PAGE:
Overview: Who Just Happened
The real skill of the practitioner lies not in skilled concealment but in the skilled revelation of skilled concealment... Hence power flows not from masking, but from an un-masking which masks more than masking does.
~Michael Taussing, from Viscerality, Faith and Skepticism
We shall not cease from exploration, and the end of all our exploring,
will be to arrive where we started and know the place for the first time.
Two artists from opposite sides of the world, having never met, work with issues of how the self perceives the unknown other in physical and virtual space. Exploring myriad methods of projecting and receiving identity including portraiture, identity theft, performance, and installation, the collaboration will mark their progression toward knowing their fellow collaborator and the nature of the project itself.
Collaboration involves both conscious intentions and unforeseen outcomes of working with someone else. There is a loose promise made, a choice to work with someone with whom one hopes to be artistically compatible. Collaboration depends on a certain assumption of known quantities, ie. self and other. Here however, two strangers are combining into one unknown individual, short-circuiting any sense of control.
Tara Gilbee of Melbourne, Australia, and Robert de Saint Phalle of New York City, United States, met via email and quickly realized the possibility of working together from half a world away. The resulting project spans three phases of proximity and embodiment.
Act 1: Facebook Swap
Gilbee/de Saint Phalle's first exchange will be a set of portraits done using the social utility Facebook. After trading accounts, they will create the other's profile using their research and expectations. For several weeks they will operate under their collaborator's avatar, collecting and interacting with the other's social network. Their portraits will shift over time with feedback from the other's friends and colleagues. In this phase, their close virtual proximity belies their actual physical distance on opposite sides of the earth. De Saint Phalle wonders if there is feminism without a body; Gilbee assumes Facebook is the equivalent of nightclub surveillance (or is it the other way around?).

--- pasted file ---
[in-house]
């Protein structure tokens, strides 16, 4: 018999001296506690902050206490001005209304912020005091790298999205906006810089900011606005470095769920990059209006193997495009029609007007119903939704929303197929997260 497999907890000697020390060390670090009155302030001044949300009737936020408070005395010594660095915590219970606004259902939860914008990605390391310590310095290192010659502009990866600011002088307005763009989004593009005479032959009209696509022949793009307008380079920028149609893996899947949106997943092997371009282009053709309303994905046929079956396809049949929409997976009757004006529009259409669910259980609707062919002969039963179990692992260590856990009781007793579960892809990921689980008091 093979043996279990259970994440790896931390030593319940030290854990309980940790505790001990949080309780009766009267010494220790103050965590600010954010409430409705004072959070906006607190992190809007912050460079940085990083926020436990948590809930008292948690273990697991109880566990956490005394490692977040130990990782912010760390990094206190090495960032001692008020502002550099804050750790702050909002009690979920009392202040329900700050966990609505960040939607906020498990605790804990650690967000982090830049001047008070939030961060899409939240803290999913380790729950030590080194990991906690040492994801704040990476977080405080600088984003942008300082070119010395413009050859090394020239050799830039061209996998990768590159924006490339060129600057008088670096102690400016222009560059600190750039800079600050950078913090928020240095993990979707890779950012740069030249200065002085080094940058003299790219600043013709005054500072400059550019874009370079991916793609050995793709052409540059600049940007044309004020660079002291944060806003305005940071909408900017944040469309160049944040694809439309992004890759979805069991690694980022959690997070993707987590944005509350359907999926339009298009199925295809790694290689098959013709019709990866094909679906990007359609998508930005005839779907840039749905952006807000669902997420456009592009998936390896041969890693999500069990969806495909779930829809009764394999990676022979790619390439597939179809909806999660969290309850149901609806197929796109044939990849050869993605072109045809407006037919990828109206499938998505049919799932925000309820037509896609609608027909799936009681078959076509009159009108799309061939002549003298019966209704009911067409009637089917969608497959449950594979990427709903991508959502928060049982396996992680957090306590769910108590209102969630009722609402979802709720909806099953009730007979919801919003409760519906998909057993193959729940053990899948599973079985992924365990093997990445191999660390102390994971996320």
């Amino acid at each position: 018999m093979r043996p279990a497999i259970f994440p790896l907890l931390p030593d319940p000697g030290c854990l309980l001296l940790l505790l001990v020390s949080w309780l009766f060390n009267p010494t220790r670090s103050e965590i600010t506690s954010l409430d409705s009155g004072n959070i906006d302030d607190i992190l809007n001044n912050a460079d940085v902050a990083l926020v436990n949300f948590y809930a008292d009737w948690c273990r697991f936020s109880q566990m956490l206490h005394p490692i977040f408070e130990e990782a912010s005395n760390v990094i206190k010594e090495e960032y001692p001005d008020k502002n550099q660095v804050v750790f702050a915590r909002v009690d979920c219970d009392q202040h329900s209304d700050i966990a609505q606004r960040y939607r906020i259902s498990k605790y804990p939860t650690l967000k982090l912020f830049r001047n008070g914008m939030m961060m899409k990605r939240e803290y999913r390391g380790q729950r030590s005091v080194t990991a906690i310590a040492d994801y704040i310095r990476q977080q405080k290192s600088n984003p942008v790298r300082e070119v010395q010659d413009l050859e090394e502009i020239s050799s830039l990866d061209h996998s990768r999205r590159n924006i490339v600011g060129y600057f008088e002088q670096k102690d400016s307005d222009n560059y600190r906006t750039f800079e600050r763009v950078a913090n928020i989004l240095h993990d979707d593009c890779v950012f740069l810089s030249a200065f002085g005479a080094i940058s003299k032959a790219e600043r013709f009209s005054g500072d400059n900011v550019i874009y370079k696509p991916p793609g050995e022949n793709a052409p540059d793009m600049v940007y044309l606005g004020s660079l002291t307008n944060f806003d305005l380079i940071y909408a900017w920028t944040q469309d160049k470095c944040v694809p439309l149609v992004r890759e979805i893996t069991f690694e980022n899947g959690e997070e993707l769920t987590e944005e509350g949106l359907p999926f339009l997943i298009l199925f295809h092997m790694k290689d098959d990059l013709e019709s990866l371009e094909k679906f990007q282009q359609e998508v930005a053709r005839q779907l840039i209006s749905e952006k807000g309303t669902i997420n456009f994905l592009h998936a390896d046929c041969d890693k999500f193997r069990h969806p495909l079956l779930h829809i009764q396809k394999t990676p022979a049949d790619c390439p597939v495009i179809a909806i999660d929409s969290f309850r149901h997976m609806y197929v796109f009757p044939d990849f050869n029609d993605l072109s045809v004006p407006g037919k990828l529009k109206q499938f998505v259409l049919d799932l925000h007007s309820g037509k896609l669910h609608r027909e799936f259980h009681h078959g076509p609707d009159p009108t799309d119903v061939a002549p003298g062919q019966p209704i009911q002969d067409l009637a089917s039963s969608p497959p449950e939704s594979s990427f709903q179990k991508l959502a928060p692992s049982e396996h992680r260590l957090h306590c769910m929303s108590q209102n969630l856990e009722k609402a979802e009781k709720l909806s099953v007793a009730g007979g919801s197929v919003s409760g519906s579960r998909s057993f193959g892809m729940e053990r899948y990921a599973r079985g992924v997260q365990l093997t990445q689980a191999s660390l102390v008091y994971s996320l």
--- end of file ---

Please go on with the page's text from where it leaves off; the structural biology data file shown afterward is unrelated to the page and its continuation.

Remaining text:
Act 2: Live-Work Share
De Saint Phalle/Gilbee's second exchange was an installation of a shared studio space in Tara's hometown of Castlemaine, Australia. They were in the same space during different times, taking shifts in the studio. Their efforts focussing on the portrayl of their unknown collaborator and consequently leaving evidence of their own body's activity in space. As the self is in the body, they will saught their collaborator's residual presence to inform their portraits. Is this actually a collaboration or just forensic narcissism?
Act 3: Unmasking? : The Performance
The Housemates' “Ignore The Obvious Task” came to a staggering end with tragic results. ~Big Brother, Australia
The studio a central and small brick space, was actually previously used as a toilet block for the school next door, it had then add feeling of the secretive and furtive meeting of strangers in public places.
A invite was sent and a crowd gathered, through a port hole the un masking could be viewed, on the other side of the space a room was set up as an anti chamer and the audience could wait in this space and over the wall hear the conversations and unveiling take place.
Prior to the Unveiling, both Tara and Robert had on balaclava's, Tara asked Robert to look at a mug sheet and pick which one he thought she was. He picked the wrong one!